One of the great advantages of having friends who are a few years older than me is that they usually have children that are older than my children, have more experience than I do and can offer an entirely different perspective on parenting.
Take, for example, my recent comment that I only have to worry that one of my children will take risks behind my back.
One friend warned me that any adolescent can make poor decisions.
Another told a story about cleaning around an object in her teenage son’s room only to learn years later when he was an adult that the object was a ladder he hung out of his two-story window at night to escape.
And one friend told me “You never know really know which child is the sneaky one.”
She was right. The sneaky one really fools us.
And while I will never admit to ever having my own sneaky tendencies, I know that at least one member of my family does.
Her name is Skitty, and she’s fat, furry and feline. She is an indoor cat who pretends to be afraid of going outdoors, but that is simply her sneaky effort to lull our family into a sense of security.
At times, she provides hints into her true nature when she lurks around an open door leading onto the back deck or stares longingly out the front bay window. But normally she pretends to only be interested in eating and sleeping.
We never would have learned about her true nature if she hadn’t repeated the same mistake on multiple times.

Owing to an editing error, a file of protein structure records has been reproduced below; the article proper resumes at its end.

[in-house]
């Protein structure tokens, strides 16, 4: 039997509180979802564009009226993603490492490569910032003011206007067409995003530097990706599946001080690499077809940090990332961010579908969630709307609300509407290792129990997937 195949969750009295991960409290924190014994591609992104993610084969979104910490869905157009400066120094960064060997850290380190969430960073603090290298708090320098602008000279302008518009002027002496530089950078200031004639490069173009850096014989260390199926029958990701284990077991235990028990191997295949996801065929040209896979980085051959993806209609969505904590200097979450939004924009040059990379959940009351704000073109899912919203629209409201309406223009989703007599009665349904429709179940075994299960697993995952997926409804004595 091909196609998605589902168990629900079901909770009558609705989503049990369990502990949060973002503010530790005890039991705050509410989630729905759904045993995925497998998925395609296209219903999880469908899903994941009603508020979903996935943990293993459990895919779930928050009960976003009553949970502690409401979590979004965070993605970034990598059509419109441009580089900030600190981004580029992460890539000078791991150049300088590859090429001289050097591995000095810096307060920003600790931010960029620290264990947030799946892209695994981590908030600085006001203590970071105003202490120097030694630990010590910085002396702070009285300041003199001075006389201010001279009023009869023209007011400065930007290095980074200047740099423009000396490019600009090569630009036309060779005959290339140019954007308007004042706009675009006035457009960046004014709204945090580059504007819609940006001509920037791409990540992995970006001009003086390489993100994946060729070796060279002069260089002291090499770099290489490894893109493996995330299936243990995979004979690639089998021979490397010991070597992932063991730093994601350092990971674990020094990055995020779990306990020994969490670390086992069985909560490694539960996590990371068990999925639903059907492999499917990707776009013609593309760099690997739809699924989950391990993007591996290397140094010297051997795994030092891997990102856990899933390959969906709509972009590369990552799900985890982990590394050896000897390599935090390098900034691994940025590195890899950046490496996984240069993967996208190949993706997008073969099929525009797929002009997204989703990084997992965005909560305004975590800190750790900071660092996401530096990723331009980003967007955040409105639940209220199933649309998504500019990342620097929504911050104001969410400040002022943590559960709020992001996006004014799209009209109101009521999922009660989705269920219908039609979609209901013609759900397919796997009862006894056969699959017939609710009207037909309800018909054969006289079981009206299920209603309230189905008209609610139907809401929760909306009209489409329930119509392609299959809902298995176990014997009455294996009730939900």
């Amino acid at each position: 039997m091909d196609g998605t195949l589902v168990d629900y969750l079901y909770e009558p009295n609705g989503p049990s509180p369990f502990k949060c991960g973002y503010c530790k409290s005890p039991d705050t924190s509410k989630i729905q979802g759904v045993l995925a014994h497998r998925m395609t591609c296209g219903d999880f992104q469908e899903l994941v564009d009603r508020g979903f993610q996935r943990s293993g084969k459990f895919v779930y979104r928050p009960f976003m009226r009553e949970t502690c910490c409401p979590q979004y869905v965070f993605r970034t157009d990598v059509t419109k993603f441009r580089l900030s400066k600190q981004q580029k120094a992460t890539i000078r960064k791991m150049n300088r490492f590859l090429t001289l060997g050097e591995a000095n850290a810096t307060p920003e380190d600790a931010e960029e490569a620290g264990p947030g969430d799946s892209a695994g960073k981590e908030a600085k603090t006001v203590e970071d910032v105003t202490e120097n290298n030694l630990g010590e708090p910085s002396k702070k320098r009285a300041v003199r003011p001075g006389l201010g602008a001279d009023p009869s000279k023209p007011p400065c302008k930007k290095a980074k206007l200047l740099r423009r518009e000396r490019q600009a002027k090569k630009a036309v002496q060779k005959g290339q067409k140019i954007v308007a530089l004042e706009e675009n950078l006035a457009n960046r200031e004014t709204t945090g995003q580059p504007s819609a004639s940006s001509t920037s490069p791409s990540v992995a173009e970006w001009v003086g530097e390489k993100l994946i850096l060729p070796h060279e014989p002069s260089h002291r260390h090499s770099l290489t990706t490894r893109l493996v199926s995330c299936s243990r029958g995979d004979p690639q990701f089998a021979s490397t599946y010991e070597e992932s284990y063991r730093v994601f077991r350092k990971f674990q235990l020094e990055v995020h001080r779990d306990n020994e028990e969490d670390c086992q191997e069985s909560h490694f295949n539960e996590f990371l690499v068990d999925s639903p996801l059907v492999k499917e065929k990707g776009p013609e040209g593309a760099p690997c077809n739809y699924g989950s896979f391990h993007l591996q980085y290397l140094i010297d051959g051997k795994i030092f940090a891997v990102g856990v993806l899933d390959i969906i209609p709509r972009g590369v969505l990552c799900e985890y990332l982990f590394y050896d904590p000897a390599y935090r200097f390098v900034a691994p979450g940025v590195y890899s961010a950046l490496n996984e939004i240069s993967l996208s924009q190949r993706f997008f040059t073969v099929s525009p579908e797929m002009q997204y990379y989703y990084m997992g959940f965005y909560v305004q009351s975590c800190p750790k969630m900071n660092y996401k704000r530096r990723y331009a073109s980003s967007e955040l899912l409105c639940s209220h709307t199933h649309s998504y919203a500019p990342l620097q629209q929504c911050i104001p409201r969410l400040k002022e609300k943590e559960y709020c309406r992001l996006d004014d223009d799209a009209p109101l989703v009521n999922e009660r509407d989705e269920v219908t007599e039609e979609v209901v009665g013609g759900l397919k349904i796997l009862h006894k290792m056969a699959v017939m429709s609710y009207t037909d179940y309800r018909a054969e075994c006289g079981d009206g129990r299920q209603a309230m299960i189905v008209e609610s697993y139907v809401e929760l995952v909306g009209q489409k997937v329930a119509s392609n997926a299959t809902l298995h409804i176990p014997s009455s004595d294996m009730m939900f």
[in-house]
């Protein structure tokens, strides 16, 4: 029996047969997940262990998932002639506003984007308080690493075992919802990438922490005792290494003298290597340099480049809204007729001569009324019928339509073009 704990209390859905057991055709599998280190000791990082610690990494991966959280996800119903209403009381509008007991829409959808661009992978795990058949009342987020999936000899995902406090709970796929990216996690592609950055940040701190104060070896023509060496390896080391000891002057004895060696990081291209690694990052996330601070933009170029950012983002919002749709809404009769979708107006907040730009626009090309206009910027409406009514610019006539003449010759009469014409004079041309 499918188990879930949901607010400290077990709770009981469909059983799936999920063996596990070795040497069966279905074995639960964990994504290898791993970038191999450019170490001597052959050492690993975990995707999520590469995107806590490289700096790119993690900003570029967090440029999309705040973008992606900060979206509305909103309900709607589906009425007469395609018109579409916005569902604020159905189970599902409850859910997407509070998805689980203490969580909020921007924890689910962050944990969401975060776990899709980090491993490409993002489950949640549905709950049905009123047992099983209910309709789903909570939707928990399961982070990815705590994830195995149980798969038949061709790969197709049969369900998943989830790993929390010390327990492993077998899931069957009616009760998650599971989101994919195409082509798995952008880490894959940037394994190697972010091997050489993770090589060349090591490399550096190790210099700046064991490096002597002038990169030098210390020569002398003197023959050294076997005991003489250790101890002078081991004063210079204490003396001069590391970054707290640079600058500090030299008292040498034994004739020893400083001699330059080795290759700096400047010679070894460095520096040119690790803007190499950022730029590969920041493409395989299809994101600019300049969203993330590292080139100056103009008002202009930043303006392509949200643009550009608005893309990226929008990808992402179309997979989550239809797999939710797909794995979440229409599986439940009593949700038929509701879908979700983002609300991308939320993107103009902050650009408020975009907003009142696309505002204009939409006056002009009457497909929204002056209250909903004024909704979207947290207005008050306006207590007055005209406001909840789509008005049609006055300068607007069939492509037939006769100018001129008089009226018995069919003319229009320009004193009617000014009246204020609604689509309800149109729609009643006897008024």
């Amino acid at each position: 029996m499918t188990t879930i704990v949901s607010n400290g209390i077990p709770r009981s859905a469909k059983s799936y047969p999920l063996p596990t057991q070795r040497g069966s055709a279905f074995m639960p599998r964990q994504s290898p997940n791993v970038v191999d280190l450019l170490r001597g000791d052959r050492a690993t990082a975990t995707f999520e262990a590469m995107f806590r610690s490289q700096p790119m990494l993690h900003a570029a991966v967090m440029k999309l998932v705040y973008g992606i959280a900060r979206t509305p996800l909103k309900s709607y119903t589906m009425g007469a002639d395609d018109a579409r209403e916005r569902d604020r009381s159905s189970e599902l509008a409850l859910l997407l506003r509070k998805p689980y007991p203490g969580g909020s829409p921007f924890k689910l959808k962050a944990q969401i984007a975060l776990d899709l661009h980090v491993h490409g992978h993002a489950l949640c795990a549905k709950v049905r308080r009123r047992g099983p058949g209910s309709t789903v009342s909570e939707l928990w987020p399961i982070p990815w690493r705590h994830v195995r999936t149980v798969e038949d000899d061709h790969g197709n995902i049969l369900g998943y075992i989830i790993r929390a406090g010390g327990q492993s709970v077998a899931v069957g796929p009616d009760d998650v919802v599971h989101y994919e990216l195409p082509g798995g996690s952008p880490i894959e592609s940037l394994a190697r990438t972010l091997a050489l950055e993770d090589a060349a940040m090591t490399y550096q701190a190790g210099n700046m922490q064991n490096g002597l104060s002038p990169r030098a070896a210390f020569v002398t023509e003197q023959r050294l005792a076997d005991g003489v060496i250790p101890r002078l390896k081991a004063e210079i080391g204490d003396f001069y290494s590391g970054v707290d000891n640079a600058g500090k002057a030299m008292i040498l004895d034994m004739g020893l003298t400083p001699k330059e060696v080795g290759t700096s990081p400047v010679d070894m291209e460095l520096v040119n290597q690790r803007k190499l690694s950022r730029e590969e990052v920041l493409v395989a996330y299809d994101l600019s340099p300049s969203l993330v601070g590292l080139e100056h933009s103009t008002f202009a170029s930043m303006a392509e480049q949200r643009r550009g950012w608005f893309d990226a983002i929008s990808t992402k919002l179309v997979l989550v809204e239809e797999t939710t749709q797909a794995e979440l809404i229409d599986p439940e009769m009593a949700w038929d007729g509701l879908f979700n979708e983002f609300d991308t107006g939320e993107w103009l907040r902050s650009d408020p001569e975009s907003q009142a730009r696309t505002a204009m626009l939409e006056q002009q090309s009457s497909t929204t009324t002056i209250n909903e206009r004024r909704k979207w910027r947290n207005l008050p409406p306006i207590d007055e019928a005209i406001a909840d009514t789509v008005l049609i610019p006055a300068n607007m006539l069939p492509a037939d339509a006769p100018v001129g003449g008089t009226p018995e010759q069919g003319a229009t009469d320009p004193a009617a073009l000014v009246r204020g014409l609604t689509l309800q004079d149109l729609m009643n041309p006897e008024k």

The first time she escaped, no one noticed she was gone until my son yelled, “Mom, I can hear Skitty, but I can’t find her. Since Skitty likes to hide, not being able to find her wasn’t unusual. But she normally only meows when she’s hungry and demanding food. Right in front of one of us. In a very obvious and demanding manner.
But after a search of the whole house, we still couldn’t find her. That’s because she wasn’t in the house at all. Instead, she was in the backyard and had apparently gotten quite hungry, hence her meowing.
None of us knew how Skitty had gotten in the backyard, but we weren’t too worried. We figured one of us had left the door open.
The next time Skitty escaped then meowed from the backyard, I started getting suspicious.
The third time she got out, I conducted a thorough search of the house and could find no escape route.
My daughter is the one who solved the mystery. She was in her bedroom when Skitty entered, jumped onto the window sill, pushed the screen out and jumped out of the two-story window over an asphalt driveway. She was able to survive because she still had a few of her nine lives left. That, and she jumped at an angle, landed in the bush next to the backyard fence then jumped over the fence into the backyard.
We fixed the window screen, and Skitty was once again confined to the house. But we were all a bit more aware of her whereabouts, the potential risks to her safety that she was sure to ignore and the outside interests she had worked so hard to hide.
In hindsight, I’m glad Skitty created that heightened awareness. It was good practice for me. As the mother of two adolescents, those skills will come in handy.
Fortunately, I have yet to discover any night-time escapes or truly bad behavior. But I am on the look out for it. Unfortunately, after my friends’ warnings and my cat’s escapades, I’m just not very confident I really know which kid, if either, is “the sneaky one.”